“Basically they’re giving you real-life examples of what you would be working on in the field, which is good because your work isn’t going to be multiple choice questions,” Barandi laughed. “For instance, in the Regulation section, you would get different tax documents and have to answer questions around tax law and use calculations for other questions, using those documents.”

Barandi needed to complete all four sections within an 18-month period to pass the exam. She likened the experience of studying for it to that of a full-time job.

“You have to have been very committed to your studies throughout your whole curriculum, because the CPA exam is testing you on everything you learn in accounting, but also business concepts, economics, law and information systems – all these different areas,” said Campbell of preparing for the tests.

Barandi may be in rare company with her achievement, but UND students regularly perform above national averages on the CPA exam, according to Campbell. UND archival image.

Testament to exceptional quality

Though Barandi is merely the third from UND to win the award since 1993 (and the 11th since 1986, as mentioned above), Campbell said that the University’s accounting students regularly perform above national averages with regard to scores and pass rates.

Brent Kukla, a partner and lead UND campus recruiter at EY, is an alum of the program who helped recruit Barandi to the global firm. He told UND Today that Barandi’s impressive accomplishment is a testament to UND’s quality of education.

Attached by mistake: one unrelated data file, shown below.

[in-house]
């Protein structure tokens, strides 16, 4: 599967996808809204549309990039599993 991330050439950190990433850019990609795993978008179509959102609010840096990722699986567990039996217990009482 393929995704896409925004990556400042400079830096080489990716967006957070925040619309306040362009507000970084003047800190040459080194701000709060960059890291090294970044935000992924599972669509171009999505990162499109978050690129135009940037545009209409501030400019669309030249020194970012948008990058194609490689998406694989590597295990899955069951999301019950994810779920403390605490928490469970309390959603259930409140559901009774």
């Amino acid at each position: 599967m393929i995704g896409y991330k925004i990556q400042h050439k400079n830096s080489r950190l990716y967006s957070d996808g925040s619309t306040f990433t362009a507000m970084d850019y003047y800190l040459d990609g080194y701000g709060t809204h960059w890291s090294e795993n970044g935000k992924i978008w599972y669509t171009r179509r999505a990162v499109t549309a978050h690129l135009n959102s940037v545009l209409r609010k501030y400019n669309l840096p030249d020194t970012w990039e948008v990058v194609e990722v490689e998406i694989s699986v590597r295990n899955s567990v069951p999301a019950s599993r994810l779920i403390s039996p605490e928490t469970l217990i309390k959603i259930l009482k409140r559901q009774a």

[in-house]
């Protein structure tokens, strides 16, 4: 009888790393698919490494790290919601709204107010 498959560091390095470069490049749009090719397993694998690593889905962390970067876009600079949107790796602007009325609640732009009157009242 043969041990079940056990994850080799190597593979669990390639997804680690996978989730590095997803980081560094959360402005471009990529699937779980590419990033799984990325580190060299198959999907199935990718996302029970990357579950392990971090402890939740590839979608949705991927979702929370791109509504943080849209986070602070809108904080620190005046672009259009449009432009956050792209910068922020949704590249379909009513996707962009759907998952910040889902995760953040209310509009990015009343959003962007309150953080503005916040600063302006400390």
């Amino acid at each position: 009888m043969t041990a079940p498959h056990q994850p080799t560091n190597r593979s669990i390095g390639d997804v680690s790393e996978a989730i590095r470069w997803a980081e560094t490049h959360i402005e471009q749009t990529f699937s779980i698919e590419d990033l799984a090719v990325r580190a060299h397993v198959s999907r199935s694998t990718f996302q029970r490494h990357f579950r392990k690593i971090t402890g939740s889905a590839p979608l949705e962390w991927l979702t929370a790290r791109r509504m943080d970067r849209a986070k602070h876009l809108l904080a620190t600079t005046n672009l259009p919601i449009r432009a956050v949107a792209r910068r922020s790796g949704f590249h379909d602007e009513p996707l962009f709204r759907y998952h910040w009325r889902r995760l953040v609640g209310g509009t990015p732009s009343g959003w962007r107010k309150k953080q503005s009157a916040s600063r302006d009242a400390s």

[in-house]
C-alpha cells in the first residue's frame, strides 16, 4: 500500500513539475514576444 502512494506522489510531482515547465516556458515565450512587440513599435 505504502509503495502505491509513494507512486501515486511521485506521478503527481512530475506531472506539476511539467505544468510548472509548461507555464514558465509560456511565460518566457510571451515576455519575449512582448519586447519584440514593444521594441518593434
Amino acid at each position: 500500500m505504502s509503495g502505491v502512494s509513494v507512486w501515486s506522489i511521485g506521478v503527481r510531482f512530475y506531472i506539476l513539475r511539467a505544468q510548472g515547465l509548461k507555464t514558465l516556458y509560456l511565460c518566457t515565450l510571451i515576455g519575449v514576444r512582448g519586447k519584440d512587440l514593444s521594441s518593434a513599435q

“The Department of Accountancy’s high-quality instruction and experiential learning opportunities are preparing and inspiring students who will help solve today’s most complex challenges; shape the next wave of innovation, technological and social change; and thrive in our fast-changing world,” Kukla said. “On behalf of EY, I’d like to congratulate Zsofia for earning the 2019 Elijah Watt Sells Award.”

As a member of the assurance team, Barandi said her role is to help EY’s teams with “whatever they need” as they conduct audits for several Fortune 500 companies. She said her first year has provided a great learning experience, and that she’s been able to witness how companies across the board are affected by the coronavirus pandemic.

There most likely won’t be any kind of ceremony in the current environment, said Barandi, who’s currently working remotely. But the congratulatory messages and well-wishes from UND, EY and beyond have made her all the more appreciative for the support she’s received early into her career.

“Dr. Campbell has been extremely supportive, and I could name literally every professor in the department for the same reason,” Barandi said. “They want students to succeed and really push them to go for internships and go out to career fairs. With the connections the department has, they set students up for success. That’s something I will always be grateful for.”